The signs and symptoms of systemic lupus erythematosus (SLE) and lupus nephritis (LN) are almost always associated with an overactive immune system, so the majority of current treatment options aims to suppress the host immune response, which has the unfortunate consequence of increasing the risk of acquiring secondary infections or viral reactivation. Indeed, GlobalData’s primary and secondary research has revealed that infections in lupus patients are more likely to result in sepsis and pneumonia, thereby further accelerating morbidity and mortality in these patient populations compared with the general population, and underscoring the need to develop new therapeutic options for those living with SLE and LN.
GlobalData identified three studies and one expert review about SLE and lymphopenia that support key opinion leaders’ (KOLs’) concerns about the mortality risk due to infections and their causes in SLE patients. The studies were aimed at identifying the risk of infections in SLE patients using data derived from the US Healthcare Cost and Utilization Project National Inpatient Sample (NIS) from 1996–2011, as well as Taiwan’s National Health Insurance (NHI) program from 1995–2007. Two of the three studies identified bacteria as major cause of infection, which resulted in pneumonia, sepsis, and acute respiratory syndrome in many cases. The third study identified an increased risk for herpes zoster reactivation and indifference in the occurrence of bacterial infections among SLE and non-SLE patients. The results of the third study are particularly interesting, as viral reactivation has been identified as a major adverse event of current immunosuppressive agents prescribed for lupus, such as azathioprine, methotrexate, mycophenolate mofetil, and cyclophosphamide, whereas bacterial infections have been cited as resulting from prolonged use of steroids and/or as a result of the natural course of lymphopenia (Martin et al., 2017). While the causes of infections can be multifactorial, GlobalData notes that all studies clearly show that lupus patients are exposed to an increased risk of serious infections with a potentially deadly outcome.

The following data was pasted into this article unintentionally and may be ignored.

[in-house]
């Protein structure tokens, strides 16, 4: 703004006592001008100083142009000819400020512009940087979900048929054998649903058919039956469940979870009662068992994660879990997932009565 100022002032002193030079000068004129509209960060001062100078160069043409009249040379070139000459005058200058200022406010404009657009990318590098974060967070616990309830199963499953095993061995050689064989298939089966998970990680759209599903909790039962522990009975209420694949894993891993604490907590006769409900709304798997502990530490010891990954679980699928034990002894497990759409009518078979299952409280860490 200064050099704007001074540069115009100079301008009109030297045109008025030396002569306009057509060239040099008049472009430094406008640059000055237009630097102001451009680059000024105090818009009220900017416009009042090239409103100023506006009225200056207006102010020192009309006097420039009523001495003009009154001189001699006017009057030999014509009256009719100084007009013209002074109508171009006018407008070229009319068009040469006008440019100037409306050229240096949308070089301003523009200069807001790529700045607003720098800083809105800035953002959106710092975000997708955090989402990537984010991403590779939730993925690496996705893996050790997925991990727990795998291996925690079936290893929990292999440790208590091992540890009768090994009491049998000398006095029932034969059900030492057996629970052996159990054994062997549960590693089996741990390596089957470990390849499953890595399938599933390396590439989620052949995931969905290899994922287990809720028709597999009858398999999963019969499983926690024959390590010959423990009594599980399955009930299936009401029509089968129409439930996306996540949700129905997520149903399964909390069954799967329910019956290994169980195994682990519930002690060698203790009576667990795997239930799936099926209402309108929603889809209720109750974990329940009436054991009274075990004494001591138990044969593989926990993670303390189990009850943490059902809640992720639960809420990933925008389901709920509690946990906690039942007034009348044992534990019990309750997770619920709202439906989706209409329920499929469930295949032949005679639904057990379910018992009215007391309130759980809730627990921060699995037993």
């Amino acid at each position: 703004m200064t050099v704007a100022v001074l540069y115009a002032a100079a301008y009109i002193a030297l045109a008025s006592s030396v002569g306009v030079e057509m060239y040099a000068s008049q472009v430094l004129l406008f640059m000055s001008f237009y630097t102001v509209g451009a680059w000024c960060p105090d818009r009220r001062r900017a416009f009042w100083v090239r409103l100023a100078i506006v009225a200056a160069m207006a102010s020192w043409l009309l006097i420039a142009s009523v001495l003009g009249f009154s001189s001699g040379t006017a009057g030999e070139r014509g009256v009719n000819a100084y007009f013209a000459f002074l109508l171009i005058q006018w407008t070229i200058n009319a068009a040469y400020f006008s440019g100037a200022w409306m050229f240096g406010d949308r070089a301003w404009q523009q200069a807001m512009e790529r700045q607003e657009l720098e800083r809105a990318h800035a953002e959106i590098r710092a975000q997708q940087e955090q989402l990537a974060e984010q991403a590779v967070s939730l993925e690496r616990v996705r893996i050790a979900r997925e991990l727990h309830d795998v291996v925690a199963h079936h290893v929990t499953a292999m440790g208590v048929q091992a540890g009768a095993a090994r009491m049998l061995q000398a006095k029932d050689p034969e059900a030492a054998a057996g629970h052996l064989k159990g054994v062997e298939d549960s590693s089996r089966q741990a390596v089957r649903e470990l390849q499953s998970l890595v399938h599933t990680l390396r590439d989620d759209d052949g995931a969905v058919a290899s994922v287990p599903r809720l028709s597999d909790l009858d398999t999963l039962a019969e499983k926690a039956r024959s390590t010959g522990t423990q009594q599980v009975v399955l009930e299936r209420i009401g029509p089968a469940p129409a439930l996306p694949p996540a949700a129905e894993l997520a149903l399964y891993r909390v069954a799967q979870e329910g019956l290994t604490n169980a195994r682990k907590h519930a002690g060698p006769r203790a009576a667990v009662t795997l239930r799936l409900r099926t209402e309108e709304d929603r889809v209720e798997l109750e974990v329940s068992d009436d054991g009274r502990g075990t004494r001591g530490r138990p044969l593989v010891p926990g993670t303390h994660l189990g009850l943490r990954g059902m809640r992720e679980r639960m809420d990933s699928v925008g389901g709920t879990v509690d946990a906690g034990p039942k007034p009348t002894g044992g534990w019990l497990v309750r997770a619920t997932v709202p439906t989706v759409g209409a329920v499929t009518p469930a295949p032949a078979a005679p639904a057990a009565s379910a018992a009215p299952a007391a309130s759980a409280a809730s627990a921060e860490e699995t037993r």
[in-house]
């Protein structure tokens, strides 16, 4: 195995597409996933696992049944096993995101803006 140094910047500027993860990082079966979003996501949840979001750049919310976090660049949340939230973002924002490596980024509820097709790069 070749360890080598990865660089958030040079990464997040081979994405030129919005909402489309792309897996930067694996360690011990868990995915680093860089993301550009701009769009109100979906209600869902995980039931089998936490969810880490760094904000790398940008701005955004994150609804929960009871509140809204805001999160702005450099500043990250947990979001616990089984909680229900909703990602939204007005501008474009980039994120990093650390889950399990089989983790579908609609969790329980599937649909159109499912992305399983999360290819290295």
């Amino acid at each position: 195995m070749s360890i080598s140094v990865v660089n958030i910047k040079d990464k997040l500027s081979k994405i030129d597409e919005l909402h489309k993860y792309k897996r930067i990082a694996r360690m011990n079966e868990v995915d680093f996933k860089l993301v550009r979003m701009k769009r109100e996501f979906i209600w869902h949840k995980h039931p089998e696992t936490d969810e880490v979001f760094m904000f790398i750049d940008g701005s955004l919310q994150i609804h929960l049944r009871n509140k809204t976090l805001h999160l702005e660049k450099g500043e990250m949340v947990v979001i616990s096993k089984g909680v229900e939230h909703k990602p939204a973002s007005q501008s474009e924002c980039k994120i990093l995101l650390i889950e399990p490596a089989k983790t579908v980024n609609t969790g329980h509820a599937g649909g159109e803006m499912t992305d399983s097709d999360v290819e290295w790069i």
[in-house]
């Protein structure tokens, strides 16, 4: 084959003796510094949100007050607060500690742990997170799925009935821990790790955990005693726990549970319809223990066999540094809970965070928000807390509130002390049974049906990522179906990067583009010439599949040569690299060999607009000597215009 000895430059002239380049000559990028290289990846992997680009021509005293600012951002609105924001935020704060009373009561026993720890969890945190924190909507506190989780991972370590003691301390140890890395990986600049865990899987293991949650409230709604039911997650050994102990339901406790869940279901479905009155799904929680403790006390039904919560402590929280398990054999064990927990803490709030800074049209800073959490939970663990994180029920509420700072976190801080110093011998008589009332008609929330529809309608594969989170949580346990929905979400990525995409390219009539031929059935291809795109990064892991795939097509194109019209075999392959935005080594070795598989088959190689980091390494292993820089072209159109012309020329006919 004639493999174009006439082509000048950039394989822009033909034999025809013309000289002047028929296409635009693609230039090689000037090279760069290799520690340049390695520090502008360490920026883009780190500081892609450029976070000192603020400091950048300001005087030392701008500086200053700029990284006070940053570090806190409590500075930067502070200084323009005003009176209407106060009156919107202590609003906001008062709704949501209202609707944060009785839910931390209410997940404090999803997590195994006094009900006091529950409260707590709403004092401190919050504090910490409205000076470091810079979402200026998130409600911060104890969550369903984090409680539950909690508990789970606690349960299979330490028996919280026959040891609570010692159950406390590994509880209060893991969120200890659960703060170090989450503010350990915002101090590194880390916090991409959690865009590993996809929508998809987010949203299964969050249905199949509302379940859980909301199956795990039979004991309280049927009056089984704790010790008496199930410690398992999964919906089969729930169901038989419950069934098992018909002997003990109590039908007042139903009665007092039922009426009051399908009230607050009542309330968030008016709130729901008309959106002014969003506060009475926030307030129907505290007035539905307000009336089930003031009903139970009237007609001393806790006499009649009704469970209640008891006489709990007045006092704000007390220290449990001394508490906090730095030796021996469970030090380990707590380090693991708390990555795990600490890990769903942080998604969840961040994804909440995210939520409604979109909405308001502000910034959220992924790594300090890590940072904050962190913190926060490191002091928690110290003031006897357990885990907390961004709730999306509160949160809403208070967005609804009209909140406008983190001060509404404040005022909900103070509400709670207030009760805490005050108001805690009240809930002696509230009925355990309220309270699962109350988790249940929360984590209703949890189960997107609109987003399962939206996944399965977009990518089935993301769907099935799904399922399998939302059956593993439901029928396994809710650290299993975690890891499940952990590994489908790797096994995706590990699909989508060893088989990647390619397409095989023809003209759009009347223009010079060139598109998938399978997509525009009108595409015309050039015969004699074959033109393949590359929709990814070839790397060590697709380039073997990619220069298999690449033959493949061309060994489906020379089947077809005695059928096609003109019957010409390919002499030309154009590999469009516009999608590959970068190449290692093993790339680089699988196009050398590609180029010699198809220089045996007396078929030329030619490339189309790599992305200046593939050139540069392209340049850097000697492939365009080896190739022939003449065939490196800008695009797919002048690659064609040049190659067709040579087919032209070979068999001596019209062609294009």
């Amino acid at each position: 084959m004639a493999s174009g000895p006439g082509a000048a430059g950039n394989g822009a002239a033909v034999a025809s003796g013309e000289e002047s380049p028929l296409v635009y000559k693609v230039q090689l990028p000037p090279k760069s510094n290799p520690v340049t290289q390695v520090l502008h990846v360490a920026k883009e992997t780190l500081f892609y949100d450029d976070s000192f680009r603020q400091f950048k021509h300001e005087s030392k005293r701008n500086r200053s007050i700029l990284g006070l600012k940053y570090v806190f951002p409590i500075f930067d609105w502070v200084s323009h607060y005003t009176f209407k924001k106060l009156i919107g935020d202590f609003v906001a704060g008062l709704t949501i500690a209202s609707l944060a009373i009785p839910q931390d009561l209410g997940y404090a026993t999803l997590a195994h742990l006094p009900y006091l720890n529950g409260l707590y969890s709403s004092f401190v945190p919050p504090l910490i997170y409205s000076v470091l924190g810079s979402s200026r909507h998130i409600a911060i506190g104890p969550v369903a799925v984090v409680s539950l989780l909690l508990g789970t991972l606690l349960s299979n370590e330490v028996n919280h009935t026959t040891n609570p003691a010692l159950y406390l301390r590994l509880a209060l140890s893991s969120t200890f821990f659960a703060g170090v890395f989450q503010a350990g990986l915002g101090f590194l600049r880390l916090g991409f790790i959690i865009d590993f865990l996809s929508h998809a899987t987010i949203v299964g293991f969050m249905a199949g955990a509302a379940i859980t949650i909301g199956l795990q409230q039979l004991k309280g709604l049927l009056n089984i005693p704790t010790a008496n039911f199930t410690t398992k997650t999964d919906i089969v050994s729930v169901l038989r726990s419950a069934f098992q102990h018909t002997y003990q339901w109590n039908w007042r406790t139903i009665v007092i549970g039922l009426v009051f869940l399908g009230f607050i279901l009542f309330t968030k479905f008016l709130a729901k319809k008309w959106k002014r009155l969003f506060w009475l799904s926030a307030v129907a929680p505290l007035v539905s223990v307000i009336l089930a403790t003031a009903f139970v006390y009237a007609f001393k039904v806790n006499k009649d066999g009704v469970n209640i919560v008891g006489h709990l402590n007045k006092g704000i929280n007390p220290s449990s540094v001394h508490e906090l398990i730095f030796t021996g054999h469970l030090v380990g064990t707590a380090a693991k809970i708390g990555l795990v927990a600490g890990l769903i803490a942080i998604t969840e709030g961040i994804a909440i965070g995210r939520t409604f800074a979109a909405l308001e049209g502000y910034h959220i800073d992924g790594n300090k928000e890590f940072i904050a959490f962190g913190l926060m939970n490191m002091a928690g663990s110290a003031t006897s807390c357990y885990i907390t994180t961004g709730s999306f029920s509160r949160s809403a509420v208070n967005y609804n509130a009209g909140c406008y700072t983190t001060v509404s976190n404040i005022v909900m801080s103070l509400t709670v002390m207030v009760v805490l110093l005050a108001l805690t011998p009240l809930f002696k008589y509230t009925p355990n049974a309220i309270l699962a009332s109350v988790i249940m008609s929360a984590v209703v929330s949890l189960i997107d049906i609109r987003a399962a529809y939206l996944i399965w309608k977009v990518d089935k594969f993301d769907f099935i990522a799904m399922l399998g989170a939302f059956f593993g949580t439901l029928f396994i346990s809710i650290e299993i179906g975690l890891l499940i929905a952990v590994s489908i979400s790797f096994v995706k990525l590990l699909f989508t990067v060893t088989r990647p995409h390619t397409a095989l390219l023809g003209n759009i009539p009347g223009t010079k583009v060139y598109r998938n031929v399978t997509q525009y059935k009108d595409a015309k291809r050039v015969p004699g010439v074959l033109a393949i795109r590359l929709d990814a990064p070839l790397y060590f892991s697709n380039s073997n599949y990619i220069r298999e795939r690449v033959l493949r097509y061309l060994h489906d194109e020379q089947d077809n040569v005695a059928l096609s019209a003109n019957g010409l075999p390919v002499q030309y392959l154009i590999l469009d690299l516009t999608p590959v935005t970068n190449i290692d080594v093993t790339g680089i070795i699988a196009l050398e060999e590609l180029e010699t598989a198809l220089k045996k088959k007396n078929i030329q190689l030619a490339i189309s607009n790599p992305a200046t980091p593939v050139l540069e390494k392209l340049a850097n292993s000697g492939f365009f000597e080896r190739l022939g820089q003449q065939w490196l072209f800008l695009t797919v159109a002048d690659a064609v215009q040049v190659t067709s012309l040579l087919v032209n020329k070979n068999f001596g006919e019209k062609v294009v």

The first study examined the NHI database from 1996–2011 and found that 4,382 SLE patients were hospitalized with pneumonia, 2,305 were hospitalized with sepsis, and 370 were hospitalized with opportunistic infections. When compared to the general population in the US, this reflects an adjusted odds ratio of 1.52 (95 percent confidence interval [CI], 1.12–2.07) for acquiring opportunistic infections in SLE patients. Other infections such as sepsis and pneumonia were associated with an increased mortality risk (Tektonidou et al., 2015).
The second study looked at hospitalization rates in the NHI database from 2000–2011 and identified a total of 361,337 SLE hospitalizations. In contrast to the first study, the control group was comprised of other non-SLE hospitalizations. GlobalData notes that this adjustment resulted in no statistical difference in the incidences of bacterial infections,but showed a disproportionate decrease in pneumocystic pneumonia among SLE patients (from 5.1 to 2.5 per 10,000) compared to non-SLE patients (from 0.9 to 1.3 per 10,000).However, the study did show that compared to non-SLE hospitalizations, SLE patients had an increased rate of herpes zoster infections, with 54–79 per 10,000 SLE hospitalizations reporting symptoms of the viral infection compared to only 24–29 per 10,000 in the non-SLE hospitalization control group (Murray et al., 2016).